Title: Comparing Peak Chewing Muscle Activity of Dysfunctional Subjects to Controls
John Radke (Presenter)
Bio Research Inc.
Objectives: Compare timing of peak muscle activity during chewing between dysfunctional subjects and controls. Null hypothesis = no difference.
Methods: Bilateral masseter (Mm) and temporalis (Ta) EMG activity, together with incisor-point jaw motion, were recorded during the chewing of gum and a tough bolus on the left and right sides from dysfunctional subjects (17 F, 13 M) and controls (15 F, 15 M), matched for age (p = 0.73). The time from peak activity of each muscle was measured relative to the reference time at the end of closure.
Results: No significant difference was found in any measurement between genders or between boluses for the dysfunctional group. For the control group, males chewed faster and had a shorter mean closing time (p < 0.05). The control group’s mean time (all muscles) from the peak muscle activity to the end of closure was 48.6 (+/-17.2) ms. The dysfunctional group’s comparable mean time was -8.3 (+/-18.0) ms., for a significant total mean difference of 56.9 ms. (p = 0.0000). The individual muscle (Mm & Ta) mean values were all significantly different between groups (p < 0.00003 for all).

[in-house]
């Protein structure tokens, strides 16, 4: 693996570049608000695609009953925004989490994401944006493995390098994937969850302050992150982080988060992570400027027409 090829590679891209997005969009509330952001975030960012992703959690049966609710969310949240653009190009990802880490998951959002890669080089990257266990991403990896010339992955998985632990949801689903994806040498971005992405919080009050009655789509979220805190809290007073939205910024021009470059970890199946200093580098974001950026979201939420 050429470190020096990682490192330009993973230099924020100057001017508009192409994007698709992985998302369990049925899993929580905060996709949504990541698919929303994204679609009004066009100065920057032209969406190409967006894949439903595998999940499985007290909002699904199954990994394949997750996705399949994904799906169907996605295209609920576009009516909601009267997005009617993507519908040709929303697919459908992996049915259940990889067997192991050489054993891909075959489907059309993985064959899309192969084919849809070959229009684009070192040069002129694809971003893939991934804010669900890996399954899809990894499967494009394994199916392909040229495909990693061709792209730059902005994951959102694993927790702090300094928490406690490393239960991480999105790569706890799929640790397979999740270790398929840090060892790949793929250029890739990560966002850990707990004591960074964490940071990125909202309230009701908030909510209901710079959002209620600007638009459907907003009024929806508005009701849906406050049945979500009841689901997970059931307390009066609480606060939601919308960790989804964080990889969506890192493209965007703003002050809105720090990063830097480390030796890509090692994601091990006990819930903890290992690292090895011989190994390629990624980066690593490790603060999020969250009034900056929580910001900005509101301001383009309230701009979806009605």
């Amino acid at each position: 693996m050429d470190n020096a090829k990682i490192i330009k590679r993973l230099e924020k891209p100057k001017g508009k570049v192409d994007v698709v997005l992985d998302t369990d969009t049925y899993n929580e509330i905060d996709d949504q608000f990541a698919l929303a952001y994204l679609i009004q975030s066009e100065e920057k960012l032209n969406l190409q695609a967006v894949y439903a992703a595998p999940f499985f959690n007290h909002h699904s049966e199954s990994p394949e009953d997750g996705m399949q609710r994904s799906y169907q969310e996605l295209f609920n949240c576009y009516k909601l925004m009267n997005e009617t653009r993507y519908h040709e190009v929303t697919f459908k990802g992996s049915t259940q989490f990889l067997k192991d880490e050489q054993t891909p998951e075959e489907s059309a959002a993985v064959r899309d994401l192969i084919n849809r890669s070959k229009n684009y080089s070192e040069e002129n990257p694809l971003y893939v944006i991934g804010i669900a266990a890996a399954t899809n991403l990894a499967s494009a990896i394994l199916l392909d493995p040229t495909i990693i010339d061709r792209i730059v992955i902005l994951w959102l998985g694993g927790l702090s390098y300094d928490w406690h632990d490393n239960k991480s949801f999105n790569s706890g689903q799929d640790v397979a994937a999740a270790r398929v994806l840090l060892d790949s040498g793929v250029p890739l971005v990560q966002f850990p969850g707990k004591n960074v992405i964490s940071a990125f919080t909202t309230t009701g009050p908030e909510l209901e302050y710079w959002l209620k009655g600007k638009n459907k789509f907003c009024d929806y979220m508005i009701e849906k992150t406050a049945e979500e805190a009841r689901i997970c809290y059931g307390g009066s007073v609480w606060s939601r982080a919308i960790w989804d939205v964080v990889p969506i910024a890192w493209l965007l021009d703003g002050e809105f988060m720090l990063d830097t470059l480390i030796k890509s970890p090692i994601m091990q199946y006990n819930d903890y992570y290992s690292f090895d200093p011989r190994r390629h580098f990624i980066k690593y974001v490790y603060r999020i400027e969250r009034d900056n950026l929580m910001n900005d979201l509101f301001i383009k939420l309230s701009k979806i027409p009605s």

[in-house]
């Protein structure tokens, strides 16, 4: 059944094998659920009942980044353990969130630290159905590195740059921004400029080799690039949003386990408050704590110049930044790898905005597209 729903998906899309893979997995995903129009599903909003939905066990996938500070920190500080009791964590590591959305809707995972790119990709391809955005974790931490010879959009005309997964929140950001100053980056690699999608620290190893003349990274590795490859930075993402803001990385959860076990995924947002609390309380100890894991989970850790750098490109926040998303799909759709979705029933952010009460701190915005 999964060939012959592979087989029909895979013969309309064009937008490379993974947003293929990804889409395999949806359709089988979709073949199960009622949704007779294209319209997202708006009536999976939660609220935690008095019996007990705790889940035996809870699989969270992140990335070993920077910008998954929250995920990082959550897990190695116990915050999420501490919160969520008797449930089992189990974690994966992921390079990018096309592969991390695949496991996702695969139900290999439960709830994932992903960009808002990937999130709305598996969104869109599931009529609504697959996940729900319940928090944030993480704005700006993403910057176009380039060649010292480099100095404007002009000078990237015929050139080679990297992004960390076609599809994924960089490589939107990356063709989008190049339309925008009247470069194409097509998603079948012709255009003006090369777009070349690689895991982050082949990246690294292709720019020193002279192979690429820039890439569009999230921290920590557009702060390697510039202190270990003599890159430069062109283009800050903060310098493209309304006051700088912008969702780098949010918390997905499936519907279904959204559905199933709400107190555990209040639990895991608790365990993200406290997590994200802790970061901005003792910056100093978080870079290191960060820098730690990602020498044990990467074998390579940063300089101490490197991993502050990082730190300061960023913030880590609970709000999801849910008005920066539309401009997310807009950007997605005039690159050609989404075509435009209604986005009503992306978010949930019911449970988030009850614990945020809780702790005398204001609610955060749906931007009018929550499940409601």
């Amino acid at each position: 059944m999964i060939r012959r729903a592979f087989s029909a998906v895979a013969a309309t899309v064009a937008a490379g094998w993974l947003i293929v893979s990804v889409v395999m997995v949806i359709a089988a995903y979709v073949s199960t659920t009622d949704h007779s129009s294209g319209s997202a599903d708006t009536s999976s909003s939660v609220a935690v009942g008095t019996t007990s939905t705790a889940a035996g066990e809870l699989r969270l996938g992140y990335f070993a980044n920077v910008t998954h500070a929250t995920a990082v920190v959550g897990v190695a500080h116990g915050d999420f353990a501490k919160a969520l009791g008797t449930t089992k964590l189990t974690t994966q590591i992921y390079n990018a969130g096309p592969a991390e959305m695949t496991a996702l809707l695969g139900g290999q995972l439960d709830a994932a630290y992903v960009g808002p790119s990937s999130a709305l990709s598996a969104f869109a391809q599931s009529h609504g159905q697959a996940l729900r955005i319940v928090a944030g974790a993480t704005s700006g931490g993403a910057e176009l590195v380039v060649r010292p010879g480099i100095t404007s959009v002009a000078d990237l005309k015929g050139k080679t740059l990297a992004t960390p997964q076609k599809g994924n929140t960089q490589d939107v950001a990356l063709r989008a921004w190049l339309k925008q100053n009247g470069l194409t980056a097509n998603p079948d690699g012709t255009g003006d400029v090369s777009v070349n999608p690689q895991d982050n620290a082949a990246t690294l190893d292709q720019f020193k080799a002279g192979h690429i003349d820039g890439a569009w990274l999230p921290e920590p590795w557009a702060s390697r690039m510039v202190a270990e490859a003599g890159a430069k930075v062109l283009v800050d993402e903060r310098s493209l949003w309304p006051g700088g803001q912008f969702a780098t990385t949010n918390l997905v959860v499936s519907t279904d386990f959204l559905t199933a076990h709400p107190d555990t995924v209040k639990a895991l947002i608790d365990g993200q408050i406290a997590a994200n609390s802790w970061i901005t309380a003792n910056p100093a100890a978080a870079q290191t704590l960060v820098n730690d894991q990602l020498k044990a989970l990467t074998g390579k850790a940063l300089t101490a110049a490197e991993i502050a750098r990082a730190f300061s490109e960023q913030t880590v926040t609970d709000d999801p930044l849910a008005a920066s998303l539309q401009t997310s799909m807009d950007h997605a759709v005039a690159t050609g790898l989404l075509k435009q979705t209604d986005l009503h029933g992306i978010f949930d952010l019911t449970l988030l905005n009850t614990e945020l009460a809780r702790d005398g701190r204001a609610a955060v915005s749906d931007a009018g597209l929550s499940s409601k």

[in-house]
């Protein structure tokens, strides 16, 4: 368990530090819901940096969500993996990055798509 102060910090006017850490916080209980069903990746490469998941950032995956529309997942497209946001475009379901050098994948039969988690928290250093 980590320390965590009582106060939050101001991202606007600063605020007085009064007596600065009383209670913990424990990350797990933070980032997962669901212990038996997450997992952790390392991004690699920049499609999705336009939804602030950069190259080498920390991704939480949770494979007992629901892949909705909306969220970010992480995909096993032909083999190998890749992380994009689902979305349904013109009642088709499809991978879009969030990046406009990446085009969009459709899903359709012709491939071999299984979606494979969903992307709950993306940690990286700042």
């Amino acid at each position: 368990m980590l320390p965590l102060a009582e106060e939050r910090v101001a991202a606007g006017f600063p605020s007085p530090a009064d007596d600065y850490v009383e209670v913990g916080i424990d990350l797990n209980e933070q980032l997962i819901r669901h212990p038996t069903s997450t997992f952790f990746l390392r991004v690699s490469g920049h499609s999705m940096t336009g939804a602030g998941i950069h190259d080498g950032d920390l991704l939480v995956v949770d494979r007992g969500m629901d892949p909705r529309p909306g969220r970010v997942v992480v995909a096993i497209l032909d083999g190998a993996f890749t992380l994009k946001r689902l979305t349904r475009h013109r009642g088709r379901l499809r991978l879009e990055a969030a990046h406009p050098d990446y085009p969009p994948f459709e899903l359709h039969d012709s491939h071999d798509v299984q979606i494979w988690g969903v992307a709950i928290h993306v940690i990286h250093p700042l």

Conclusions: The control group’s mean peak muscle activity occurred during the crush of the bolus 48.6 ms before the end of closure, but the dysfunctional group delayed their peak muscle activity significantly until 8.3 ms after the bolus was fully crushed, 56.9 ms later.